Duke loses heartbreaker in Chapel Hill

Natashi Anasi helped the Duke defense hold the ACC's most potent attack scoreless until the 87th minute.
Natashi Anasi helped the Duke defense hold the ACC's most potent attack scoreless until the 87th minute.

CHAPEL HILL, N.C. — When two of the best teams in the nation clash, the difference between winning and losing is often decided by the slimmest of margins. One missed tackle, an unexpected bounce of the ball or a bobbled save can have a monumental impact on the final scoreline.

In a matchup of soccer giants that went down to the wire, the opportunistic Tar Heels scored the game-winning goal with a little over two minutes left on the clock, when striker Kealia Ohai’s toe-poke from close range trickled across the line before Duke goalkeeper Tara Campbell could scamper back and clear away the ball. The decisive goal—a scrappy finish after a chaotic scrum in the penalty area—was altogether unworthy of what was a beautifully played game, but No. 10 North Carolina’s (10-2, 5-1 in the ACC) vital win extends its dominant record over the No. 3 Blue Devils (13-2-1, 5-1-1) and reopens the title race in the tightly-packed ACC.

“We had opportunities, and we have to stick in those opportunities,” head coach Robbie Church said. “It’s a very disappointing match because we could have had a better result than we did here tonight.”

Duke was without its leading scorer—freshman striker Kelly Cobb—who suffered an ankle injury in practice and is currently day-to-day. With Cobb absent, the Blue Devils lacked one of their biggest offensive threats and were forced to adapt their offensive scheme—a transition that took nearly an entire half to set in.

Duke started off slowly and was lucky not to concede an early goal to a high-powered North Carolina offense, which dominated possession through the first 30 minutes of the game. Tar Heel sophomore Crystal Dunn routinely bullied her way past the Duke defenders and used her speed to pose a significant threat.

In the 18th minute, only the heroics of junior center back Libby Jandl kept Dunn from a breakaway chance. With Dunn headed toward the goal after an elevated through-ball from midfielder Amber Brooks found its mark, Jandl made a last-ditch tackle in the open field to stall the attack for the Tar Heels.

Just a few moments later, Dunn again had North Carolina knocking on the door when she broke free down the left flank and centered the ball for Ohai. From 25 yards out, the striker had time to pick a target and tried to curl a shot around Campbell at the far post, but blasted the chance over the crossbar.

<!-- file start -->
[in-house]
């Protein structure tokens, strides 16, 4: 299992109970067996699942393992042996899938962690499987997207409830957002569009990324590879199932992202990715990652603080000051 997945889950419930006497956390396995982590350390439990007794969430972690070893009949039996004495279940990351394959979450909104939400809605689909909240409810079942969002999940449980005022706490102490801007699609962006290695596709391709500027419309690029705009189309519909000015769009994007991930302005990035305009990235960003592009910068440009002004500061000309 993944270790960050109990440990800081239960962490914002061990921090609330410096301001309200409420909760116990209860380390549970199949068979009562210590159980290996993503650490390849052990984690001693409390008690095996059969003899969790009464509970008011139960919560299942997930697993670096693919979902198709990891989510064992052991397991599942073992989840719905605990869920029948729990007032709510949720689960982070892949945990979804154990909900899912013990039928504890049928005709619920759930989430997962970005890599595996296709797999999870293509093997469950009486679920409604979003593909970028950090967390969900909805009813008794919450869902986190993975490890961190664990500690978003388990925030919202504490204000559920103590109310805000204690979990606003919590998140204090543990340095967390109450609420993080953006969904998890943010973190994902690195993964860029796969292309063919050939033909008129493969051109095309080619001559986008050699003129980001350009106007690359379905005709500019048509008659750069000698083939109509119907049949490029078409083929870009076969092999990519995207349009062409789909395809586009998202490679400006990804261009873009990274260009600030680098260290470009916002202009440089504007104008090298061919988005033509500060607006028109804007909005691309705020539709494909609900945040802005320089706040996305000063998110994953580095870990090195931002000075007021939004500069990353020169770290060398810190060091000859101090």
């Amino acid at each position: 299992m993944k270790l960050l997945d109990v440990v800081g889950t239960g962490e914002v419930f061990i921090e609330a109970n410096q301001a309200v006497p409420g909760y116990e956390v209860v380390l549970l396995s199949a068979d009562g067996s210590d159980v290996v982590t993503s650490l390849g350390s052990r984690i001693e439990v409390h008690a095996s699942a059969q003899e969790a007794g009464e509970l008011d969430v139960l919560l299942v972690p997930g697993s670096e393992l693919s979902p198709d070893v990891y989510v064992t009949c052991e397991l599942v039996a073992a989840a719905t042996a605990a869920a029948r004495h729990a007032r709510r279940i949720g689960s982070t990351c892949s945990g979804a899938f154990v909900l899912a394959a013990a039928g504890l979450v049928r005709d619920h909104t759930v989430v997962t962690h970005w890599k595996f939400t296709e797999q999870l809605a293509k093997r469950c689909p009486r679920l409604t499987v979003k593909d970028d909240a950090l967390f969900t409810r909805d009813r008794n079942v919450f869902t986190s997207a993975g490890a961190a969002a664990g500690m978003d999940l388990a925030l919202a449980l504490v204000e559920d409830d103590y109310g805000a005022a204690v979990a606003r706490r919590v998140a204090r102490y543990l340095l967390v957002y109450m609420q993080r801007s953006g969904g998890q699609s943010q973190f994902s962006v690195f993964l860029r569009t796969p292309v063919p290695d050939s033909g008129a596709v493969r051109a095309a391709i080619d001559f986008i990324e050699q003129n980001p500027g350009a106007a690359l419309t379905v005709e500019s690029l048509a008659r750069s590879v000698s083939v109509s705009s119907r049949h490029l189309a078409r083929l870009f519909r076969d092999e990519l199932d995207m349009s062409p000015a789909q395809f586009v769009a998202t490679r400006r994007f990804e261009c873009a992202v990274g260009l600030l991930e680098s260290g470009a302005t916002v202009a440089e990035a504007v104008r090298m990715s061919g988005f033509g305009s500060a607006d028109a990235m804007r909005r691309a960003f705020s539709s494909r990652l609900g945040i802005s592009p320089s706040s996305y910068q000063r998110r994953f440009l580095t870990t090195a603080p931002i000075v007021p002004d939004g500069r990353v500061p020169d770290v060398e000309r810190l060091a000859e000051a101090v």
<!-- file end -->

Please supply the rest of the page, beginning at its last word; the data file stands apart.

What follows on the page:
Although the Tar Heels were able to break down the Duke defense on the flanks, center backs Natasha Anasi and Jandl did a masterful job of keeping themselves between the ball and the goal, doing enough to disrupt Ohai and the rest of the North Carolina attackers.

“I think our backs played pretty well,” Campbell said. “We took the brunt of their initial wave [of possession] and then settled in and defended [well] the rest of the game.”

Chances were rare for the Blue Devils in the opening period, but substitutes Chelsea Canepa and Kim DeCesare helped even the run of play for Duke, and each easily could have scored. Canepa had a look at an open goal in the 30nd minute after a handling error from North Carolina goalkeeper Adelaide Gay, but the senior rushed the shot from a narrow angle and the ball rolled harmlessly across the face of goal.

Despite being thoroughly outplayed in the first 45 minutes, Church stuck with his starting lineup to begin the second half, and his players rewarded him with their effort. Duke finally began to string together creative passing spells, but still was unable to convert in front of goal.

Employing a much wider attack than what was seen in the first half, the Blue Devils broke the Tar Heels defense down with long through passes, mostly distributed by midfielder Kaitlyn Kerr. In the 59th minute, Kerr’s incisive pass along the ground to an unmarked Laura Weinberg scrambled the defense, and allowed Mollie Pathman to find space at the top of the box. Weinberg passed to Pathman with time to shoot, but the sophomore delivered a disappointing left-footed strike that flew straight to the goalkeeper.

Freshman Katie Trees, who played a career-high 21 minutes in Cobb’s absence, had Duke’s best opportunity of the game with just nine minutes left on the clock. Trees weaved through two defenders and had a clear shot on goal, but nicked the ball with her left plant foot, and could not connect cleanly with her right, blowing her shot wide of the near post.

The Blue Devils’ offensive inefficiency would be punished later, when a handball by DeCesare enabled one last chance for the Tar Heels. Courtney Jones lobbed a free kick into the penalty area, and the ball eventually fell to Ohai, just a few yards away from the goal line. Ohai and defender Alex Straton tangled and the North Carolina striker fell to the ground, but was able to flick the ball past Straton and Campbell, giving the Tar Heels a lead with just 2:45 remaining.

“They capitalized on their opportunity,” Kerr said. “In big games, big players have to step and capitalize.”


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